I think your best bet would be to go back to the beginning and add up all of your loads. There is a link to a spreadsheet to help you do that about half way down this page: Sizing the Electrical Components for Your Camper Van – Build A Green RV
Also some info on battery options on the same page.

It varies a lot of course, but a number of people have found that two 6 volt, 220 amp-hr golf cart batteries hooked in series to make a 12 volt battery is a good and cheap option. Costco and Walmart both sell them for about $90 each.

If you end up using FLA or AGM batteries you will have to decide how far they can routinely be discharged. I think a pretty good rule of thumb is that for a routine day/night, don't go much below 50%, but for the unusual or worst case day/nights its OK to take them down to 80% discharge -- they will still deliver several hundred cycles going down to 80% discharge.

Gary
 

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Really appreciate the expert advice. I'm a novice. I'd be an idiot to not admit that. So, I'm starting over with the batteries and looking into something better for a first timer. Thanks, feel free to suggest something budget friendly for me!
Gary's advice is very good. You can easily start with some flooded lead acid from walmart if you don't mind checking the water level in the batteries every month. Be honest with yourself, if you won't check the fluid and add ONLY distilled water when needed, then get an AGM battery. But if you can commit to the maintenance then 4 flooded batteries from walmart would be a huge 440 amp hour bank (2 in series, 2 series strings in parallel) for less than $450. If you figure your usage and can get by with 2, then 220 amp hours is still pretty big, but figure on using onle 110 most of the time.

Start with figuring your usage. The big draws (continuous) I see are fans, heater, and fridge. Everything else is usually either a low draw or only used for short periods of time so it doesn't add up to much, because you don't run a blender for long. If you get a laptop charger that can run off 12 volts you can probable keep the inverter turned off until you need it. It can draw 20 amp hours just sitting by idling even with no load. I've gone to almost all 12 volt stuff and only turn on the inverter when needed (not very often really).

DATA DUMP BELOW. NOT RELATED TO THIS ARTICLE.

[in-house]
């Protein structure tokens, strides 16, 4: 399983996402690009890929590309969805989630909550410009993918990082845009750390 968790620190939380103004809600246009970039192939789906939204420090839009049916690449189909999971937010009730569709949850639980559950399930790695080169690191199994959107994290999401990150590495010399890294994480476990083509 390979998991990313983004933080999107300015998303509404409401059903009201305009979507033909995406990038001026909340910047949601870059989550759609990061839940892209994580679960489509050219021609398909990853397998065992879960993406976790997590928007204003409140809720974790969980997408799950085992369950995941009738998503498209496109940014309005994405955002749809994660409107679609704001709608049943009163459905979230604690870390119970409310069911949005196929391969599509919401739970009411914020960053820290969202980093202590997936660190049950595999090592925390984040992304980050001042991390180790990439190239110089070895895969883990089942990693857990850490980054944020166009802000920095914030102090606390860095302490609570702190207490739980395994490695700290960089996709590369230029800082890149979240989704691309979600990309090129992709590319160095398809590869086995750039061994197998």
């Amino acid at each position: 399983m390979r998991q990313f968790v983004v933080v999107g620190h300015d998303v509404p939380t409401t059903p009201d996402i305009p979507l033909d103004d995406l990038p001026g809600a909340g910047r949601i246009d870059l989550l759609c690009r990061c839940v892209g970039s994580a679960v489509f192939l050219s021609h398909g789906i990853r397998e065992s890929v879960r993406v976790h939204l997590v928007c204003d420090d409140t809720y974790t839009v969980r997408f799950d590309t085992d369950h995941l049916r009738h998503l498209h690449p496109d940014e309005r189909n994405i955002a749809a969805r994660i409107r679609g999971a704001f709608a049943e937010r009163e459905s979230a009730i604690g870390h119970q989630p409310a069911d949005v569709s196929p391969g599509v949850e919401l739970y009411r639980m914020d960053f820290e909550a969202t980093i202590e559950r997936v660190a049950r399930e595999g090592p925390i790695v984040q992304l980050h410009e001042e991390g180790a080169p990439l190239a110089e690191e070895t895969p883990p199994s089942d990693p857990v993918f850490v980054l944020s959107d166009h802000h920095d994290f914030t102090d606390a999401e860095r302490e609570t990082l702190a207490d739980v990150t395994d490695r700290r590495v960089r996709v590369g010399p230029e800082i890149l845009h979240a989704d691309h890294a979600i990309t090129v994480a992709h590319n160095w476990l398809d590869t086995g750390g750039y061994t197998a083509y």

If you know what you will use you can design around it. Also do you plan to drive every day, if you do you can figure on getting some charging done from the alternator as you drive. If you are parked in one place for several days you need to be reliant more on the solar. Figure on getting no more than 70% of the rated capacity off the panels if they are mounted flat. Figure the average sun hours where you plan to operate, remembering you get more in summer and less in winter. Solar Insolation Map: How Many Sun Hours Do You Get? | Wholesale Solar

Using an average of 4 sun hours, you can expect about 300 w x 4 hr x 70% or 840 watt hours or (840 w / 12V) 70 amp hours of charging on sunny days. This varies a lot though. in the summer more, in some areas more, in the winter less. When it rains, much less.

Batteries can charge off the alternator when driving, so if you plan to drive every day you can get by with a smaller battery bank. Figure you only need one day to two days capacity if you plan to move around, I would plan on a little more if you don't and just know you can run the engine occasionally if you are without sun.

Normally camper van electrical usage is figured in amp hours because battery capacity is stated in amp-hours. For an example when I am not running my air conditioner but am in the van I use about 80 amp hours a day. This is split mostly between either the fan or heater( a gasoline webasto ) (30) and the refrigerator (40) with small amounts of other things.
 

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Your alternator is a 220 Amp. All diesels have that.
I’d welcome you to look at my thread “$500 solar and $700 complete electrical system” it may not work for you but the basics are there and it can be expanded. Estimate your use first and get back to us. I’d ask my friend to take the batteries back or resell them on craigs list if you decide to go a lead acid battery direction. You may be in over your head here.
 

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Your alternator is a 220 Amp. All diesels have that.
I’d welcome you to look at my thread “$500 solar and $700 complete electrical system” it may not work for you but the basics are there and it can be expanded. Estimate your use first and get back to us. I’d ask my friend to take the batteries back or resell them on craigs list if you decide to go a lead acid battery direction. You may be in over your head here.